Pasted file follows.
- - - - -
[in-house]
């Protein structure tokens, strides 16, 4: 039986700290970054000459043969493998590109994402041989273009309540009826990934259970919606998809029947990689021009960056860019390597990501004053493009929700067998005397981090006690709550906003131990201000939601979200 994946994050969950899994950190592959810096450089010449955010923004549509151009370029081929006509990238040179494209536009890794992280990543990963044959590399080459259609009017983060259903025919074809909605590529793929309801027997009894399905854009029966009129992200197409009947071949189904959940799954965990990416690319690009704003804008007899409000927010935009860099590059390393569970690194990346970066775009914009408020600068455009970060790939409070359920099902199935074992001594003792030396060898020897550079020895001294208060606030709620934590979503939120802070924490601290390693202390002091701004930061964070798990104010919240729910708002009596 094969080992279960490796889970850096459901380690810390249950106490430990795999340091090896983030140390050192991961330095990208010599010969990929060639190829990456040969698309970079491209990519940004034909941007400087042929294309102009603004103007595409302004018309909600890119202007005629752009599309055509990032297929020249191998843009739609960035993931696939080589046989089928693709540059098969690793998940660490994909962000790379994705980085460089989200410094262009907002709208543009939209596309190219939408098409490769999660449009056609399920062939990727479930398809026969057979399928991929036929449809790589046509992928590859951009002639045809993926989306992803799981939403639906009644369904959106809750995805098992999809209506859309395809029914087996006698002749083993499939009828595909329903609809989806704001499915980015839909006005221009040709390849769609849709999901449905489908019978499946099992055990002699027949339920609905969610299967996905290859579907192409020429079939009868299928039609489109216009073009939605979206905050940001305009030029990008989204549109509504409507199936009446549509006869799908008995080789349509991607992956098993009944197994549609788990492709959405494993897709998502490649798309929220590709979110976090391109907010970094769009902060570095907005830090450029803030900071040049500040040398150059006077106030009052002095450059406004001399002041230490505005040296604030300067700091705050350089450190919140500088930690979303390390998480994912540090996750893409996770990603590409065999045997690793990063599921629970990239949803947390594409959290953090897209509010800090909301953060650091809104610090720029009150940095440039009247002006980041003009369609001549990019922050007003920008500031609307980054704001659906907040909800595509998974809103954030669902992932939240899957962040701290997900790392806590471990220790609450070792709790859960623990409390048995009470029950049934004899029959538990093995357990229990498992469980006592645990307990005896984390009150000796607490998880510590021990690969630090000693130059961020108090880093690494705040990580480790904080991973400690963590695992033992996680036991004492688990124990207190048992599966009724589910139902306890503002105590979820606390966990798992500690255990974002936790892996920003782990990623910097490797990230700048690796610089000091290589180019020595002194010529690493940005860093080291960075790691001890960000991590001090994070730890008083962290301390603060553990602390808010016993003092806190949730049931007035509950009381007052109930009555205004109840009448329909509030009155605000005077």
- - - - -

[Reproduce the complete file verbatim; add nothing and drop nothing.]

[in-house]
């Protein structure tokens, strides 16, 4: 039986700290970054000459043969493998590109994402041989273009309540009826990934259970919606998809029947990689021009960056860019390597990501004053493009929700067998005397981090006690709550906003131990201000939601979200 994946994050969950899994950190592959810096450089010449955010923004549509151009370029081929006509990238040179494209536009890794992280990543990963044959590399080459259609009017983060259903025919074809909605590529793929309801027997009894399905854009029966009129992200197409009947071949189904959940799954965990990416690319690009704003804008007899409000927010935009860099590059390393569970690194990346970066775009914009408020600068455009970060790939409070359920099902199935074992001594003792030396060898020897550079020895001294208060606030709620934590979503939120802070924490601290390693202390002091701004930061964070798990104010919240729910708002009596 094969080992279960490796889970850096459901380690810390249950106490430990795999340091090896983030140390050192991961330095990208010599010969990929060639190829990456040969698309970079491209990519940004034909941007400087042929294309102009603004103007595409302004018309909600890119202007005629752009599309055509990032297929020249191998843009739609960035993931696939080589046989089928693709540059098969690793998940660490994909962000790379994705980085460089989200410094262009907002709208543009939209596309190219939408098409490769999660449009056609399920062939990727479930398809026969057979399928991929036929449809790589046509992928590859951009002639045809993926989306992803799981939403639906009644369904959106809750995805098992999809209506859309395809029914087996006698002749083993499939009828595909329903609809989806704001499915980015839909006005221009040709390849769609849709999901449905489908019978499946099992055990002699027949339920609905969610299967996905290859579907192409020429079939009868299928039609489109216009073009939605979206905050940001305009030029990008989204549109509504409507199936009446549509006869799908008995080789349509991607992956098993009944197994549609788990492709959405494993897709998502490649798309929220590709979110976090391109907010970094769009902060570095907005830090450029803030900071040049500040040398150059006077106030009052002095450059406004001399002041230490505005040296604030300067700091705050350089450190919140500088930690979303390390998480994912540090996750893409996770990603590409065999045997690793990063599921629970990239949803947390594409959290953090897209509010800090909301953060650091809104610090720029009150940095440039009247002006980041003009369609001549990019922050007003920008500031609307980054704001659906907040909800595509998974809103954030669902992932939240899957962040701290997900790392806590471990220790609450070792709790859960623990409390048995009470029950049934004899029959538990093995357990229990498992469980006592645990307990005896984390009150000796607490998880510590021990690969630090000693130059961020108090880093690494705040990580480790904080991973400690963590695992033992996680036991004492688990124990207190048992599966009724589910139902306890503002105590979820606390966990798992500690255990974002936790892996920003782990990623910097490797990230700048690796610089000091290589180019020595002194010529690493940005860093080291960075790691001890960000991590001090994070730890008083962290301390603060553990602390808010016993003092806190949730049931007035509950009381007052109930009555205004109840009448329909509030009155605000005077």